The University of Vienna’s Mari-English dictionary was publicly unveiled in Yoshkar-Ola earlier today. The dictionary, found at dict.mari-language.com, is now freely accessible over the Internet.
With 42,561 headwords and 82,742 subentries and example sentences, including some 10,749 set phrases, this dictionary constitutes by far the largest effort to date to link a Finno-Ugric minority language of Russia with English. In fact, we know of no English-language resource on any minority language of Russia that would be comparable in size. We certainly would have appreciated having it at our disposal when we started studying Mari.
The dictionary is published under a Creative Commons licence, giving users the right to distribute and adapt our materials in whatever way they wish, as long as attribution is given. Its compilation was funded by the Austrian Science Fund FWF (grant P22786-G20), our project started on 1 January 2011 and ran for three years. Timothy Riese and Jeremy Bradley, two native speakers of English working at the Department of Finno-Ugric Studies at the University of Vienna, collaborated with the Mari linguist Elina Guseva at Mari State University in Yoshkar-Ola in compiling this resource.
Our dictionary’s primary aim is to cover the contemporary literary language. It was primarily compiled by English speakers interested in Mari and will thus by default be more tailored to the needs of English speakers than to the needs of Mari speakers. Be that as it may, we hope the Mari community will profit from this research as well, and that this tool will not only be valuable for English-speaking students of Mari, but for Mari-speaking students of English.
A number of features we have created for our dictionary will be of particular interest to linguists: for example, the possibility to use our dictionary as a reverse dictionary, or to have entries displayed in transcription (in the Uralic or International phonetic alphabets, UPA and IPA).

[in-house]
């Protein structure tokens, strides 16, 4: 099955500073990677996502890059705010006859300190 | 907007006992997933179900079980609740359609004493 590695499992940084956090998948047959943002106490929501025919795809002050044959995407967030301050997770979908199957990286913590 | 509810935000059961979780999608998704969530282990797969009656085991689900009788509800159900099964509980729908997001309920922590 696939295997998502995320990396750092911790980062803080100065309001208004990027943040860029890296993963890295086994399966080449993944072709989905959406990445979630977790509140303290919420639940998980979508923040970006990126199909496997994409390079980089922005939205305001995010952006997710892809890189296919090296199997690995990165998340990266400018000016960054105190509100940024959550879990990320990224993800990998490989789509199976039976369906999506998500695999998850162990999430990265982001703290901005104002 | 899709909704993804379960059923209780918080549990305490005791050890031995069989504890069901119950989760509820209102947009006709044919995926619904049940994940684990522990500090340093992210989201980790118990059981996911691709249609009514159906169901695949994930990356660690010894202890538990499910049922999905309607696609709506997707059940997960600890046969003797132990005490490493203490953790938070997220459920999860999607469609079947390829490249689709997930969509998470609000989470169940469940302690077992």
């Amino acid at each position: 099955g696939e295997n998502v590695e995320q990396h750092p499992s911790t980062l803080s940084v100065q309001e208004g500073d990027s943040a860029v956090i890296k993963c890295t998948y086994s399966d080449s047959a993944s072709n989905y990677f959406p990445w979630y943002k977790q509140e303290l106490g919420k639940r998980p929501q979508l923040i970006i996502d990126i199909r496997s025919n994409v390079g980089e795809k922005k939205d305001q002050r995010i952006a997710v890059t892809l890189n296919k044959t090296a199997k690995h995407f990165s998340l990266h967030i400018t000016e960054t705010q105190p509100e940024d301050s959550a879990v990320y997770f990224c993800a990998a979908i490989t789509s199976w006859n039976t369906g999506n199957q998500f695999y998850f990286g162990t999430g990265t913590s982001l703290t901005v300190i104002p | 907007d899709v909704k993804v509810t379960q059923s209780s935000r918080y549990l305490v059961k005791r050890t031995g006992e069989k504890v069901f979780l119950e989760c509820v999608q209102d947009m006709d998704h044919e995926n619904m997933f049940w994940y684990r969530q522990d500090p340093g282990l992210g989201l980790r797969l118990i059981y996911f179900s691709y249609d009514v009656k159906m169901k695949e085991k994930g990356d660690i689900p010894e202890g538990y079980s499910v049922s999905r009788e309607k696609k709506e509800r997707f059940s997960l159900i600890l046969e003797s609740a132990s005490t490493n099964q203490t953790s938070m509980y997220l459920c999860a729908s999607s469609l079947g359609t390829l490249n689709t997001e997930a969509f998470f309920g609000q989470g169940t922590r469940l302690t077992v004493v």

As language is constantly in a state of flux, a lexicographer’s work is never done. No matter how thorough we tried to be in compiling this resource, and no matter how up-to-date we might think it is right now, it is inevitable that shortcomings will be uncovered over the years. To make sure we can fix any problems as quickly as possible, we have integrated a feedback functionality into our software, allowing users to inform us in an efficient manner about anything they consider less than optimal in any of our dictionary entries.
Our dictionary currently only covers the dominant Meadow Mari literary norm of Mari. In the coming years, we will be creating a plug-in allowing the dictionary to be used with the second literary standard of Mari, Hill Mari, as well. This addition will be published by 2017 at the latest, and is funded by the Finnish Kone Foundation.
The public unveiling of our dictionary took place in the course of the Mari Summer School in Yoshkar-Ola, which Jeremy Bradley is attending together with a group of his students from Vienna. Participants of the Summer School are already making extensive use of the dictionary.
25 July 2014, Yoshkar-Ola, Russia